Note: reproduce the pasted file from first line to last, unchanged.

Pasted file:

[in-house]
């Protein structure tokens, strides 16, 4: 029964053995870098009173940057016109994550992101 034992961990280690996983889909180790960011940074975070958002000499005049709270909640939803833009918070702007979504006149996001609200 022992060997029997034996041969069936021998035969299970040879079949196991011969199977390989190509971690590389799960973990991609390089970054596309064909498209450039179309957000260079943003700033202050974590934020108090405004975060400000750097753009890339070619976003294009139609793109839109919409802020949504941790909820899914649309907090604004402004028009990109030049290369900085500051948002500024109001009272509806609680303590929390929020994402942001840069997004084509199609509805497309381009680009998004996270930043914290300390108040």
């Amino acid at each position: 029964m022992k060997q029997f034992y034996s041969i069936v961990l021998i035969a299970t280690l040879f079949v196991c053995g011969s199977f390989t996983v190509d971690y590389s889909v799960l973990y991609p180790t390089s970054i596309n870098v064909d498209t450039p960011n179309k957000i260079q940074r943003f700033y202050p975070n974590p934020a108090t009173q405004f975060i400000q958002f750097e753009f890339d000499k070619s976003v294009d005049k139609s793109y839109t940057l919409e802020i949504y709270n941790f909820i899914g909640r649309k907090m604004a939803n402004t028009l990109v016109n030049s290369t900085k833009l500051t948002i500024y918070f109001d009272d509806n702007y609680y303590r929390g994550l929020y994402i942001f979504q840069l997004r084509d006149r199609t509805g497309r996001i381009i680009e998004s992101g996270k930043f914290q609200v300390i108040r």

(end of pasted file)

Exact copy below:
[in-house]
């Protein structure tokens, strides 16, 4: 029964053995870098009173940057016109994550992101 034992961990280690996983889909180790960011940074975070958002000499005049709270909640939803833009918070702007979504006149996001609200 022992060997029997034996041969069936021998035969299970040879079949196991011969199977390989190509971690590389799960973990991609390089970054596309064909498209450039179309957000260079943003700033202050974590934020108090405004975060400000750097753009890339070619976003294009139609793109839109919409802020949504941790909820899914649309907090604004402004028009990109030049290369900085500051948002500024109001009272509806609680303590929390929020994402942001840069997004084509199609509805497309381009680009998004996270930043914290300390108040």
């Amino acid at each position: 029964m022992k060997q029997f034992y034996s041969i069936v961990l021998i035969a299970t280690l040879f079949v196991c053995g011969s199977f390989t996983v190509d971690y590389s889909v799960l973990y991609p180790t390089s970054i596309n870098v064909d498209t450039p960011n179309k957000i260079q940074r943003f700033y202050p975070n974590p934020a108090t009173q405004f975060i400000q958002f750097e753009f890339d000499k070619s976003v294009d005049k139609s793109y839109t940057l919409e802020i949504y709270n941790f909820i899914g909640r649309k907090m604004a939803n402004t028009l990109v016109n030049s290369t900085k833009l500051t948002i500024y918070f109001d009272d509806n702007y609680y303590r929390g994550l929020y994402i942001f979504q840069l997004r084509d006149r199609t509805g497309r996001i381009i680009e998004s992101g996270k930043f914290q609200v300390i108040r």